Musical theatre arrangers and orchestrators are vital to taking your small-scale piano/vocal score to a full-fledged production. But which one does what? Let’s decipher the confusing lines between arrangers and an orchestrators in musical theatre.

Arranger vs. Orchestrator: What’s the Difference?

The terms “arranger” and “orchestrator” are frequently confused.

While the two roles are similar in that they’re brought onto a project after the songs are finished, that’s where the similarities end.

The best example I can share explaining the difference is from orchestrator Larry Blank (see video below or click here). If we take the song “Singin’ in the Rain” from the eponymous film, the composer and lyricist are charged with writing the actual song (“I’m singin’ in the rain, just singin’ in the rain…”). The arranger creates the intro before the song begins. And the orchestrator decides that flutes should play that intro before the song begins.

Orchestrators and arrangers are different in three main ways:

  1. what they work on
  2. what they specialize in
  3. when they are hired

Note:  With all of these comparisons, PLEASE keep in mind, these are NOT hard and fast rules, but rather an observation of typical relationships for both positions.

Musical Theatre Orchestrators and Arrangers: what do they work on?

Responsibilities of a Musical Arranger

In general, arrangers work primarily on enhancing songs and scenes with additional musical material. For example, if a song requires an ensemble to sing harmonies, an arranger will write the harmonies for said ensemble. If a number requires a dance break, an arranger will work with the choreographer to create the music for said dance break. If the director wants underscoring for a scene, an arranger will work with the director to create the music for said scene, while seamlessly blending into the existing song’s style.

Responsibilities of a Musical Orchestrator

In general, orchestrators work from piano/vocal scores prepared by the arranger and composer. Orchestrators will work with the composer and producers to determine instrumentation for the show as well as the number of players available. While they may receive some notes/ideas from the composer and arranger, the orchestrator are the primary decision maker all existing musical instrumentations, from songs to scene underscores.

For example, the orchestrator may decide that high trumpets and percussion are the best way to accent hits in the dance break, while cello and clarinet best suit the intimacy of an underscored scene.

Notice how the arranger works frequently with members of the creative team such as the composer/lyricist, choreographer, and director rather than the orchestra. In contrast, the orchestrator primarily works with the orchestra, composer, and arranger rather than the director and choreographer.

Specializations of Musical Theatre Orchestrators and Arrangers

Arranger Specialties in Musical Theatre

Since there are so many aspects of a show arrangers can work on (e.g., adding harmonies for the ensemble, crafting music for dance breaks, etc.), many arrangers specialize in a particular aspect of musical theater arranging. For example, vocal arrangers such as AnnMarie Milazzo (Spring Awakening, Next to Normal, A Beautiful Noise) specialize in writing thrilling harmonies for actors. Similarly, dance arrangers such as David Dabbon (Beetlejuice, Funny Girl, Dancin’) specialize in crafting show stopping dance breaks. There are certainly arrangers who do all facets of arranging including as Alex Lacamoire (In the Heights, Hamilton, Dear Evan Hansen) and Glen Kelly (The Producers, The Book of Mormon, The Prom), but it’s not unheard of to have multiple arrangers on a project.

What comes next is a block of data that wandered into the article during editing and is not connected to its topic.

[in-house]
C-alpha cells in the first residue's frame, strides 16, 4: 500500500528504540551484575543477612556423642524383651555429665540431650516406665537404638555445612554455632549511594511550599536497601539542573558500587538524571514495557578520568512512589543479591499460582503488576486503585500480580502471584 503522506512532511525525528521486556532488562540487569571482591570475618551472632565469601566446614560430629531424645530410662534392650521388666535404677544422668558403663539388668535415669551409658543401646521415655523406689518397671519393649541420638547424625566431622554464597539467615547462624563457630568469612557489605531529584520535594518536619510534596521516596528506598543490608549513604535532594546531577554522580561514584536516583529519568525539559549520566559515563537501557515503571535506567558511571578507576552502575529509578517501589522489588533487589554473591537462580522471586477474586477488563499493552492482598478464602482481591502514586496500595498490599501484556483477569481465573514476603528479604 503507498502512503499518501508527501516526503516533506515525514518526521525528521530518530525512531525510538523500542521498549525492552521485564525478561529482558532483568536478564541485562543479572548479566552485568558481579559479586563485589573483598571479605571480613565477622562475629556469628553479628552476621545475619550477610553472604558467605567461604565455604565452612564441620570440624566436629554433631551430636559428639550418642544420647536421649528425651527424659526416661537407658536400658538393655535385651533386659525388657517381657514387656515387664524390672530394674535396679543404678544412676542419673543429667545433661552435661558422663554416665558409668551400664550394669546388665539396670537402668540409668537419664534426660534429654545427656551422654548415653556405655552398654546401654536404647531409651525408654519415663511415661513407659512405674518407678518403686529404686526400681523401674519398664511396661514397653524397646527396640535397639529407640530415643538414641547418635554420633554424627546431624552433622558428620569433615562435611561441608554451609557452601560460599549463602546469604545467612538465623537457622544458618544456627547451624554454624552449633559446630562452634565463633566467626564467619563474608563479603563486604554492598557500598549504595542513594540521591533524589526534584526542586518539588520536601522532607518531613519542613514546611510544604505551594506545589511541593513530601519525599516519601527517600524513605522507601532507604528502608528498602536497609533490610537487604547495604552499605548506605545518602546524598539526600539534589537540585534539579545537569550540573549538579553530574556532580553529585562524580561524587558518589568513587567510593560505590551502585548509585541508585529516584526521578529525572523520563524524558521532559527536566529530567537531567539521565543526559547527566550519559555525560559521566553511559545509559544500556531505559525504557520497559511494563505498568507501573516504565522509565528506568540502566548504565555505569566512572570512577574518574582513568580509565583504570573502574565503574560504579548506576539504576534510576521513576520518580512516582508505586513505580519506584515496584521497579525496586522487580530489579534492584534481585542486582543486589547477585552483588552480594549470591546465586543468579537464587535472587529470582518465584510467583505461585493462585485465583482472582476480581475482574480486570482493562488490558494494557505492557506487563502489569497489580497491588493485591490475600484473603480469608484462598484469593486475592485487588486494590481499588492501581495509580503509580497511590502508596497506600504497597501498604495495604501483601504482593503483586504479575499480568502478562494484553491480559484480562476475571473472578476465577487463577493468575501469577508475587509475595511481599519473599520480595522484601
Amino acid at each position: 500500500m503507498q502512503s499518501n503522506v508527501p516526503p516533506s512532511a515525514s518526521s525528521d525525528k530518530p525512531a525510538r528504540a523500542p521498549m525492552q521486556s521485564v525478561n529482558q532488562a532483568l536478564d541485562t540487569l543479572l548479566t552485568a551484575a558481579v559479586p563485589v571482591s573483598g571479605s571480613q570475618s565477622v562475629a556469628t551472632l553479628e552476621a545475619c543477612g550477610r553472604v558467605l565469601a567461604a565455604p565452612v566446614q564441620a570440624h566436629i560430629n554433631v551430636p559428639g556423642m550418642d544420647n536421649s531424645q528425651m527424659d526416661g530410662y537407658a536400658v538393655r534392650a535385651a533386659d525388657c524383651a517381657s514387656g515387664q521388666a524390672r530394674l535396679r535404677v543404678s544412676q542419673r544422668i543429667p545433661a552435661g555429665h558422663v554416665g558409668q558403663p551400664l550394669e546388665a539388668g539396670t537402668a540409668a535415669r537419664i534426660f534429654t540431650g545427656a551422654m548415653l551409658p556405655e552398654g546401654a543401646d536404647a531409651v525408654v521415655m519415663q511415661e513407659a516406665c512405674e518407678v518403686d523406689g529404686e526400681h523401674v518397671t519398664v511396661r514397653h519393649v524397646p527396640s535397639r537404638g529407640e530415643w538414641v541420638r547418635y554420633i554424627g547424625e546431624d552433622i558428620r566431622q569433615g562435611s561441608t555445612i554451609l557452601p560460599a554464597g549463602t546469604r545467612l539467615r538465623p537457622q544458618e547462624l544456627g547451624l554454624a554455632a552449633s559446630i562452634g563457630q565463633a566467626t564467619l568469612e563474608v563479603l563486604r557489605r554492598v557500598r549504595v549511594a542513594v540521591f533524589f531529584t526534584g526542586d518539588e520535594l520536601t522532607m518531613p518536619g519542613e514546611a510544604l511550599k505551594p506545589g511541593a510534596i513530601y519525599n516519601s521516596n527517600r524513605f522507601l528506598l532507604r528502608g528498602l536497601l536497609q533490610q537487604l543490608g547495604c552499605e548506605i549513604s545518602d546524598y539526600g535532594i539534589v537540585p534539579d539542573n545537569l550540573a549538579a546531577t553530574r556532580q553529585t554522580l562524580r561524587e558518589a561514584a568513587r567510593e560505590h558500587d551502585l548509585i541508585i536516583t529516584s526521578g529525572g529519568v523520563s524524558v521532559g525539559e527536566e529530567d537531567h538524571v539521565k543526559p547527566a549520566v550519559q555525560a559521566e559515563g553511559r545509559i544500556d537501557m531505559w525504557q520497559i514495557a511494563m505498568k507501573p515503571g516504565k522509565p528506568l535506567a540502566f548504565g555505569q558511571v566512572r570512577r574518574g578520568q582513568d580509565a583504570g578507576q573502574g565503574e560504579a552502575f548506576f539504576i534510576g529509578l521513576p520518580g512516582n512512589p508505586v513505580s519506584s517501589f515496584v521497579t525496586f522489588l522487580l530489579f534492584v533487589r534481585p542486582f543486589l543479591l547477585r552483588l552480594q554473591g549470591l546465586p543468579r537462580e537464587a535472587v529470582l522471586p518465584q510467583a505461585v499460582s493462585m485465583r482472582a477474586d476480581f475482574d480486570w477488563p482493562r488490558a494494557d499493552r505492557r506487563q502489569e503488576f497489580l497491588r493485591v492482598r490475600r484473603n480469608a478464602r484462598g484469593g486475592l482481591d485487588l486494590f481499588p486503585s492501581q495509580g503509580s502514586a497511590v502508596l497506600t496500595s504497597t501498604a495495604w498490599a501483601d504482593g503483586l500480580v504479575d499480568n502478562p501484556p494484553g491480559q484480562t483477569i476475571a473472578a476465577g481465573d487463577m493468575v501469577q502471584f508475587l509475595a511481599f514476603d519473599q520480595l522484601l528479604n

Orchestrator Specialties in Musical Theatre

In contrast to arrangers, there is typically one orchestrator responsible for orchestrating the entire show. While they tend to have areas of specialty, orchestrators at the top level such as Mary-Mitchell Campbell (For the Girls, 2006 Revival of Company), Larry Blank (Holiday Inn, Catch Me If You Can) and Tom Kitt (American Idiot, Spongebob the Musical) are equally comfortable in orchestrating a wide variety of genres and instrumentations.

Musical Theatre Arrangers and Orchestrators: When are they hired?

Musical Theatre Arrangers

In musical theatre, arrangers are typically brought in after the show’s first table read where the creative team is looking to pitch their show or prepare for an upcoming production. Arrangers often follow the show through its various productions as the show evolves.

Musical Theatre Orchestrators

Orchestrators do not come in until right before a major production of the musical opens. This is due to the ever-evolving nature of musical production; why put icing on a cake that’s not even fully baked? Typically, they have a month to orchestrate the show before the first read through with the orchestra.

How to find an Arranger or Orchestrator for Your Musical

Arrangers and orchestrators can be found in a variety of means ranging from personal recommendations to online forums (Facebook, Instagram,, etc.). In my opinion, I recommend reaching out to colleagues for recommendations first rather than going through online methods. If you do decide to go the online route, I recommend meeting with your prospective arranger/orchestrator and request samples of their work to see if your show matches their skill set.

Final Thoughts

Musical theatre arrangers and orchestrators are key players in the development of musicals from concept to full production. However, they have very different functions and responsibilities in a show’s development. I hope this provides useful insight into these different roles.

For more information on Musical Theatre Arrangers and Orchestrators, check out the following MW articles and resources: